Finding the Butterflies

With the SampleScene open, find and select VFX ▸ ButterFlies in the Hierarchy. Switch to Scene view and press F to focus on your selection. Do you see them? They’re pretty small, so try zooming in and panning the camera to get a closer look.

Selecting the ButterFlies highlights them and provides access to the Play Controls dialog. Experiment with the controls. You can pause the butterflies in mid-flap and make them zip by increasing the playback Rate.

SampleScene Butterflies

The Visual Effect itself also contains controls. In the inspector for the ButterFlies, under Properties, you can change the Count, Radius and even Wing Animation Speed. Try it! Just remember to Stop and Play the Visual Effect after changing its properties to see them take effect.

Visual Effect Component

Although these sample butterflies are awesome, you don’t want Unity just giving you cool stuff, right? You want to create that cool stuff yourself. So it’s time to find out how to make these butterflies. After you have a handle on that, you’ll try creating your own effects.

Examining Butterfly Art

The first thing you need to create this effect is art for the wings. Navigate to Assets/Art/Textures/VFX/ButterFlies_8x1 and select the texture to examine it in the inspector. All the butterflies you see in the scene come from this texture. And although all butterflies have two wings, you need only one of each style to create the effect.

Opening the ButterFlies VFX Graph

The second thing you need to create a visual effect is a VFX Graph Asset. In the inspector for the ButterFlies GameObject, look for the General section of the Visual Effect component. Click the Edit button to open the ButterFlies VFX Graph Asset. Maximize the window to get a better view. Some handy controls include MouseScroll to zoom and holding Alt (or Option) (or Middle Mouse Button drag) to pan the graph.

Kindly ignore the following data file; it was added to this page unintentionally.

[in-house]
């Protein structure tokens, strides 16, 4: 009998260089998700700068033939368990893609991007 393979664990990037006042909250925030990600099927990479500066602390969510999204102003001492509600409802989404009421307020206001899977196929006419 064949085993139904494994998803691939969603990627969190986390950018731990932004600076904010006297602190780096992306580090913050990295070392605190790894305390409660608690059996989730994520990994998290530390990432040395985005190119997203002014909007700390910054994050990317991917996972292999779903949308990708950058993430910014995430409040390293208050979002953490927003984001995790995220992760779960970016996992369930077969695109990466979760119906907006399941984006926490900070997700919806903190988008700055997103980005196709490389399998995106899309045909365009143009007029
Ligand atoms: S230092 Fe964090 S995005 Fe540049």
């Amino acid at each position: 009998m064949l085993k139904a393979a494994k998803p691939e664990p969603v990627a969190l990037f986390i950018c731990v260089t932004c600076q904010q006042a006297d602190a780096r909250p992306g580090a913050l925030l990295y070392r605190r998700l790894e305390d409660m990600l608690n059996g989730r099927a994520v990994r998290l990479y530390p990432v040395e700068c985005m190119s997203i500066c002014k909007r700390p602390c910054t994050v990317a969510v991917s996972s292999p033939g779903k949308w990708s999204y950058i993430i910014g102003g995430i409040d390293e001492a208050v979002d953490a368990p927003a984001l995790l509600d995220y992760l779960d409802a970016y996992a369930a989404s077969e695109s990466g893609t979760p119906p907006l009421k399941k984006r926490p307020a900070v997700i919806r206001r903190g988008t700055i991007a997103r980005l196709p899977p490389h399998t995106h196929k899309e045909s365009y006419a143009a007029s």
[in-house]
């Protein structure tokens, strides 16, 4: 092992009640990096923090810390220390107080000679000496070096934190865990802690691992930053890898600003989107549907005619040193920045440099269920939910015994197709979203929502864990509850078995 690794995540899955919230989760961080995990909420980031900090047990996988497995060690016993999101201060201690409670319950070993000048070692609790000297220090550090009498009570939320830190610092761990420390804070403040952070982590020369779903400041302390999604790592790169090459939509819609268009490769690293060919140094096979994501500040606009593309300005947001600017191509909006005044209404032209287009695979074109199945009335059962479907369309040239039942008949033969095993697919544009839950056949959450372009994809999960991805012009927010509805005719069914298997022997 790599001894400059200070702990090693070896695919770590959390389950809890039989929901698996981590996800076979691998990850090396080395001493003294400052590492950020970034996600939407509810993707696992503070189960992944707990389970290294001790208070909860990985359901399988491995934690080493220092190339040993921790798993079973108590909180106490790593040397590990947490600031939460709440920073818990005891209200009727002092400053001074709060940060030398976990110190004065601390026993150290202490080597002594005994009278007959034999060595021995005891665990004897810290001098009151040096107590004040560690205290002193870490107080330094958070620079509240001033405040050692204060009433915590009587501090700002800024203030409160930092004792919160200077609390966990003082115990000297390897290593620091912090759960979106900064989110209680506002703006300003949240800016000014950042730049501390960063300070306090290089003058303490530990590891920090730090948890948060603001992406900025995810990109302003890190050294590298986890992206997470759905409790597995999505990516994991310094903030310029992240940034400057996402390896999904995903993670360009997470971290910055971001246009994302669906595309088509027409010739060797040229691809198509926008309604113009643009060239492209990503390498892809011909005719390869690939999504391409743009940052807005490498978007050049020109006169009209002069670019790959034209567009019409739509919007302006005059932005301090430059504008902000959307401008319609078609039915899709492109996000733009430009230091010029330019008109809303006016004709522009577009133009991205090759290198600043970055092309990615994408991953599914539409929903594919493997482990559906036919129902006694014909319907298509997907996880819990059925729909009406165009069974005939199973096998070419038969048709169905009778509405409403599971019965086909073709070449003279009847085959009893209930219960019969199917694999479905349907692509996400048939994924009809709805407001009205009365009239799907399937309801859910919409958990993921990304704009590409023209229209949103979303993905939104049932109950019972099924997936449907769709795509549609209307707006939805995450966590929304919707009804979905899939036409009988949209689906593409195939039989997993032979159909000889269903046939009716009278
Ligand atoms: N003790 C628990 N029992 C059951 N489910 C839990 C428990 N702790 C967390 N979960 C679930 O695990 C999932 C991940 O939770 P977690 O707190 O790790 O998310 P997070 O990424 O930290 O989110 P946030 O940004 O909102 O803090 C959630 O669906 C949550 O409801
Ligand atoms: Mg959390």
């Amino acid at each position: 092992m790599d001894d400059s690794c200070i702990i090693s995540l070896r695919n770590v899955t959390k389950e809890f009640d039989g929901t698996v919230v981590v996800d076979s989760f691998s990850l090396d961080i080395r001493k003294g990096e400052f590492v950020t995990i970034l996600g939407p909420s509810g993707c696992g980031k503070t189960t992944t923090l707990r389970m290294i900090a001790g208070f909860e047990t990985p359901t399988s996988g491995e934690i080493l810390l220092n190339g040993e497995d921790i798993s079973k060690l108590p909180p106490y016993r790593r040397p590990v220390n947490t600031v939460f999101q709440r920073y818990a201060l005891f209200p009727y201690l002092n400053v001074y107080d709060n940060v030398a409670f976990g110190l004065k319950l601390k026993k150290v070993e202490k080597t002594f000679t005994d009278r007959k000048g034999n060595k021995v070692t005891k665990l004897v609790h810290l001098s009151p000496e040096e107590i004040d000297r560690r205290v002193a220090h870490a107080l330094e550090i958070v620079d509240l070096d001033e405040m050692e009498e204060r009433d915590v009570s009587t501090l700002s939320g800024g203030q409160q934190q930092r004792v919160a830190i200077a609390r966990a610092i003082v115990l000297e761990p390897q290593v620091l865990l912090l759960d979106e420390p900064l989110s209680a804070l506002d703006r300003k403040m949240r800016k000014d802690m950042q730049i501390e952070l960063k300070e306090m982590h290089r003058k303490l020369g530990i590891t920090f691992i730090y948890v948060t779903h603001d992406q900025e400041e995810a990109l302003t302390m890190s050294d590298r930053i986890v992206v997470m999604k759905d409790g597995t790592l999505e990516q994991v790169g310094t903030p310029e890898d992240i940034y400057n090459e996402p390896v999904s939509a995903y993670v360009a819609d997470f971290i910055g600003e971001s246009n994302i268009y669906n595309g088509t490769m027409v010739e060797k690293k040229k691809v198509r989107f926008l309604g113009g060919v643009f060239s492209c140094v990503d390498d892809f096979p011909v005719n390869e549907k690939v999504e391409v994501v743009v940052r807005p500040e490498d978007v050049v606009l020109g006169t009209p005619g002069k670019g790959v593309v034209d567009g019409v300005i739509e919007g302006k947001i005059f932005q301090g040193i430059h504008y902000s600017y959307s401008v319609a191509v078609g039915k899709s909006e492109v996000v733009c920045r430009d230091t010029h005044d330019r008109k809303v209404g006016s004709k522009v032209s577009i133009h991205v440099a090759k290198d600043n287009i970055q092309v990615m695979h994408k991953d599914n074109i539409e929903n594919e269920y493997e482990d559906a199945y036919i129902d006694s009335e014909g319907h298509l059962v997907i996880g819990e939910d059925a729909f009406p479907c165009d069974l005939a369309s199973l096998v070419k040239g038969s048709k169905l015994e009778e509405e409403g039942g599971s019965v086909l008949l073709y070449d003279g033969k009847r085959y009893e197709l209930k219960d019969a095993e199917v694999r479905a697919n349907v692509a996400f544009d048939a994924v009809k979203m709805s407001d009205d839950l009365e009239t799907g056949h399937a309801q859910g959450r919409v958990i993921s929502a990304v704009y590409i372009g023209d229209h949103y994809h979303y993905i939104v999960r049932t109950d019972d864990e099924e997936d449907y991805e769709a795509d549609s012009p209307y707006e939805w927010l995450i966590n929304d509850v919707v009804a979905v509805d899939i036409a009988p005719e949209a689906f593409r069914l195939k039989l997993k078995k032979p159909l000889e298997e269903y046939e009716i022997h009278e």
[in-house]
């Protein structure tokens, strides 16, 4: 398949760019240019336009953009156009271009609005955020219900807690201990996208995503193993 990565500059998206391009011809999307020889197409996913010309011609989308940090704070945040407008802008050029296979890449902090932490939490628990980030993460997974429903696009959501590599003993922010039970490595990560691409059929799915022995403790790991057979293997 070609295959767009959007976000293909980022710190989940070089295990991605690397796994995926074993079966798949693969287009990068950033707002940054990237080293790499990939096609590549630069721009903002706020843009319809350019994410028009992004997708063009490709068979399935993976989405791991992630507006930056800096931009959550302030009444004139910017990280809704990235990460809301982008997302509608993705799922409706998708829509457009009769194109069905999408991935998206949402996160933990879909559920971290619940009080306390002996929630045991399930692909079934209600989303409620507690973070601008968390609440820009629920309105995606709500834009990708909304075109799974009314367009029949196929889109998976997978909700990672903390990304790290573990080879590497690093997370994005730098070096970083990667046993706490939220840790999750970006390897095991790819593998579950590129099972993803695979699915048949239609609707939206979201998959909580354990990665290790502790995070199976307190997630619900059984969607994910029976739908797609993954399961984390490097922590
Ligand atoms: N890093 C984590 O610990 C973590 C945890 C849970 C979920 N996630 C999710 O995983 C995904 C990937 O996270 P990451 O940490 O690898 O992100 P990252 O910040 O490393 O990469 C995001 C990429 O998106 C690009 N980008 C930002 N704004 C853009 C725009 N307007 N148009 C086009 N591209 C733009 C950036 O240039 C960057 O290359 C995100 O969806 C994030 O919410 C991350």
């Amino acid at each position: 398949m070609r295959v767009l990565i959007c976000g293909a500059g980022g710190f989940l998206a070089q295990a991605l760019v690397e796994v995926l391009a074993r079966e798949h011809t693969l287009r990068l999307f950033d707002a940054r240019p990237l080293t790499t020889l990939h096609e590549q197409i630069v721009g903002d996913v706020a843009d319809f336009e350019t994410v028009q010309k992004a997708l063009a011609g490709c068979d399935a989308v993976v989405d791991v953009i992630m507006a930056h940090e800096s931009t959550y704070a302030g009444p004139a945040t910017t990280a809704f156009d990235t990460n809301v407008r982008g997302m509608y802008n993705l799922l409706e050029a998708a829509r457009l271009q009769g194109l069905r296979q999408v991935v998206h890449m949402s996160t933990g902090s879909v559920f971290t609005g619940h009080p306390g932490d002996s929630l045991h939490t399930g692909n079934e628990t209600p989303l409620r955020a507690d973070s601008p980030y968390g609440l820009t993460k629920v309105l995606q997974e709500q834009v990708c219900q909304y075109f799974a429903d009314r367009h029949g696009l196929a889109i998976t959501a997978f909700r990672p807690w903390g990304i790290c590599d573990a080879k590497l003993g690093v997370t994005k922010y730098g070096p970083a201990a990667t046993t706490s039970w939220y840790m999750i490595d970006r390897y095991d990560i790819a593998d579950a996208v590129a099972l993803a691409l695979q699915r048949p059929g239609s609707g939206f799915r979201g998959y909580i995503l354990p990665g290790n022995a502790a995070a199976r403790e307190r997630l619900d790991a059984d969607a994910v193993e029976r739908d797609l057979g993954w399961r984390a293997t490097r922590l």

There’s a lot of complexity behind the simple beauty of a butterfly, so it’s worth a stroll through each section to understand how it all works. Before doing that, it’s helpful to understand the basic approach to this kind of animation.

Understanding a Flapping Animation

Like most complex things made using Unity, these butterflies were created by connecting and reusing smaller, simpler things. Complex visual animations are no different. For example, if you wanted to create a character clapping, you could start by making one hand that makes a clapping motion. Then, you could duplicate the arm and mirror it. And voila! A clapping character.

For this butterfly animation, you use the same technique. You start by animating a single wing that flaps. Then, you duplicate it and mirror it. What do you get? A flying butterfly!

That’s why you need only one wing for the art.

Animating a single wing is pretty straightforward. If you’ve animated a door, you’re already familiar with the approach. Pick an edge to be the axis and rotate the door around the axis. Set some limits so the door doesn’t swing too far in one direction or the other, then let it ping-pong between the limits, as needed.

So if you can swing a door in Unity, then you’re halfway to making a butterfly… well, fly!